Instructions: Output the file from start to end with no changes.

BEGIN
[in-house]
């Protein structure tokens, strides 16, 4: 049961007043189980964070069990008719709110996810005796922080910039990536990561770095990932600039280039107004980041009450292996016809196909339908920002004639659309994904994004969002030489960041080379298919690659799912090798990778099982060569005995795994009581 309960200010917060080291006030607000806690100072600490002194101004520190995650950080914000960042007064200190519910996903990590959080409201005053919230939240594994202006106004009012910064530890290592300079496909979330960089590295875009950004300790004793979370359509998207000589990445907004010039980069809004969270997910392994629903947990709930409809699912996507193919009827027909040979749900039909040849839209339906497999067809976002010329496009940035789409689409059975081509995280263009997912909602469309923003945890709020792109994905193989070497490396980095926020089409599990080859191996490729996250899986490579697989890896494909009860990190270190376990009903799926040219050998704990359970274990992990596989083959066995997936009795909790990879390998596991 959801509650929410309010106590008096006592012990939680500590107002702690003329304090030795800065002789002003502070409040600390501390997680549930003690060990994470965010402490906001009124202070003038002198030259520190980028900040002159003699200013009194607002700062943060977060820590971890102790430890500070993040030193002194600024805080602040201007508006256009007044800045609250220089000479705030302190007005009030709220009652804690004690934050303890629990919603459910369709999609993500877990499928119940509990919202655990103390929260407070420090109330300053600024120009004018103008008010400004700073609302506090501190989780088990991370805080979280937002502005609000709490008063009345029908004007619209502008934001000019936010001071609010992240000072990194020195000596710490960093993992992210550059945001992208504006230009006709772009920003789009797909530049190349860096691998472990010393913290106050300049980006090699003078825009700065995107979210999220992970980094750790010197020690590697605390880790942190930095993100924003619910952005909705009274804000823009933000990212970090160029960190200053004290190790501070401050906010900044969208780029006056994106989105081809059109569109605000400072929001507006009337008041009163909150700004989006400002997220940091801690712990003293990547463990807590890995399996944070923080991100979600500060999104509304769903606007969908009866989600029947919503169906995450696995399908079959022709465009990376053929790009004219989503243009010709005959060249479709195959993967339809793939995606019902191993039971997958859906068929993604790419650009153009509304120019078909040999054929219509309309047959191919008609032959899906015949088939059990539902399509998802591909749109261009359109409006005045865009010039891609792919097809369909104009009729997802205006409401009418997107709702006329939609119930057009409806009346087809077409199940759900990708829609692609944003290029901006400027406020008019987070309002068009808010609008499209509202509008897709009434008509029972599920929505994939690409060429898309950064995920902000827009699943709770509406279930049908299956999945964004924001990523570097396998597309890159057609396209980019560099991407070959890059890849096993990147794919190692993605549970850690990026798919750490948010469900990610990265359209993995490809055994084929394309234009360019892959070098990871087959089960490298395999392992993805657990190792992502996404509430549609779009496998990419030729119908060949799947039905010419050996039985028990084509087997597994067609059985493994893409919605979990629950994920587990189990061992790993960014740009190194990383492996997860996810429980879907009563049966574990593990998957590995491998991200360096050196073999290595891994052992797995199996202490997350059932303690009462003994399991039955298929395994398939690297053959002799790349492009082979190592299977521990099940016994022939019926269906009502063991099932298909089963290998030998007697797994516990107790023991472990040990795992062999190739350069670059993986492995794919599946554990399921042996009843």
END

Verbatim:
[in-house]
């Protein structure tokens, strides 16, 4: 049961007043189980964070069990008719709110996810005796922080910039990536990561770095990932600039280039107004980041009450292996016809196909339908920002004639659309994904994004969002030489960041080379298919690659799912090798990778099982060569005995795994009581 309960200010917060080291006030607000806690100072600490002194101004520190995650950080914000960042007064200190519910996903990590959080409201005053919230939240594994202006106004009012910064530890290592300079496909979330960089590295875009950004300790004793979370359509998207000589990445907004010039980069809004969270997910392994629903947990709930409809699912996507193919009827027909040979749900039909040849839209339906497999067809976002010329496009940035789409689409059975081509995280263009997912909602469309923003945890709020792109994905193989070497490396980095926020089409599990080859191996490729996250899986490579697989890896494909009860990190270190376990009903799926040219050998704990359970274990992990596989083959066995997936009795909790990879390998596991 959801509650929410309010106590008096006592012990939680500590107002702690003329304090030795800065002789002003502070409040600390501390997680549930003690060990994470965010402490906001009124202070003038002198030259520190980028900040002159003699200013009194607002700062943060977060820590971890102790430890500070993040030193002194600024805080602040201007508006256009007044800045609250220089000479705030302190007005009030709220009652804690004690934050303890629990919603459910369709999609993500877990499928119940509990919202655990103390929260407070420090109330300053600024120009004018103008008010400004700073609302506090501190989780088990991370805080979280937002502005609000709490008063009345029908004007619209502008934001000019936010001071609010992240000072990194020195000596710490960093993992992210550059945001992208504006230009006709772009920003789009797909530049190349860096691998472990010393913290106050300049980006090699003078825009700065995107979210999220992970980094750790010197020690590697605390880790942190930095993100924003619910952005909705009274804000823009933000990212970090160029960190200053004290190790501070401050906010900044969208780029006056994106989105081809059109569109605000400072929001507006009337008041009163909150700004989006400002997220940091801690712990003293990547463990807590890995399996944070923080991100979600500060999104509304769903606007969908009866989600029947919503169906995450696995399908079959022709465009990376053929790009004219989503243009010709005959060249479709195959993967339809793939995606019902191993039971997958859906068929993604790419650009153009509304120019078909040999054929219509309309047959191919008609032959899906015949088939059990539902399509998802591909749109261009359109409006005045865009010039891609792919097809369909104009009729997802205006409401009418997107709702006329939609119930057009409806009346087809077409199940759900990708829609692609944003290029901006400027406020008019987070309002068009808010609008499209509202509008897709009434008509029972599920929505994939690409060429898309950064995920902000827009699943709770509406279930049908299956999945964004924001990523570097396998597309890159057609396209980019560099991407070959890059890849096993990147794919190692993605549970850690990026798919750490948010469900990610990265359209993995490809055994084929394309234009360019892959070098990871087959089960490298395999392992993805657990190792992502996404509430549609779009496998990419030729119908060949799947039905010419050996039985028990084509087997597994067609059985493994893409919605979990629950994920587990189990061992790993960014740009190194990383492996997860996810429980879907009563049966574990593990998957590995491998991200360096050196073999290595891994052992797995199996202490997350059932303690009462003994399991039955298929395994398939690297053959002799790349492009082979190592299977521990099940016994022939019926269906009502063991099932298909089963290998030998007697797994516990107790023991472990040990795992062999190739350069670059993986492995794919599946554990399921042996009843």